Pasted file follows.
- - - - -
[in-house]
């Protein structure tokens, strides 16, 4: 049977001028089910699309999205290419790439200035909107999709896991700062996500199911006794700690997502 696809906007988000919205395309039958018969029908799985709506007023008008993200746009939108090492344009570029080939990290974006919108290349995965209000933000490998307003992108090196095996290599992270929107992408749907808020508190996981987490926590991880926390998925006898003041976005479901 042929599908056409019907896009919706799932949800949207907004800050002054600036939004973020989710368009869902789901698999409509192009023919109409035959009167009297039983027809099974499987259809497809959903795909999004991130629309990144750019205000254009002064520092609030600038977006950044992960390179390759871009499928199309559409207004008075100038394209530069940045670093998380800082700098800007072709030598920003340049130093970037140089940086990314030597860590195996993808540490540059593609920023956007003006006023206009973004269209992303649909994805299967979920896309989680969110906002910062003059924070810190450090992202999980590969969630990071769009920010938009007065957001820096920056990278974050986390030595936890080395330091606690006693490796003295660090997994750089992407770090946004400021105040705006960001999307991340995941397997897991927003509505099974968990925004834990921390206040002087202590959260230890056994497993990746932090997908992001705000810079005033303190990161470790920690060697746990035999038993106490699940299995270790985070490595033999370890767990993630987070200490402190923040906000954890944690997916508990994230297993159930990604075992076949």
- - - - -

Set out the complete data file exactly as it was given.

[in-house]
């Protein structure tokens, strides 16, 4: 049977001028089910699309999205290419790439200035909107999709896991700062996500199911006794700690997502 696809906007988000919205395309039958018969029908799985709506007023008008993200746009939108090492344009570029080939990290974006919108290349995965209000933000490998307003992108090196095996290599992270929107992408749907808020508190996981987490926590991880926390998925006898003041976005479901 042929599908056409019907896009919706799932949800949207907004800050002054600036939004973020989710368009869902789901698999409509192009023919109409035959009167009297039983027809099974499987259809497809959903795909999004991130629309990144750019205000254009002064520092609030600038977006950044992960390179390759871009499928199309559409207004008075100038394209530069940045670093998380800082700098800007072709030598920003340049130093970037140089940086990314030597860590195996993808540490540059593609920023956007003006006023206009973004269209992303649909994805299967979920896309989680969110906002910062003059924070810190450090992202999980590969969630990071769009920010938009007065957001820096920056990278974050986390030595936890080395330091606690006693490796003295660090997994750089992407770090946004400021105040705006960001999307991340995941397997897991927003509505099974968990925004834990921390206040002087202590959260230890056994497993990746932090997908992001705000810079005033303190990161470790920690060697746990035999038993106490699940299995270790985070490595033999370890767990993630987070200490402190923040906000954890944690997916508990994230297993159930990604075992076949």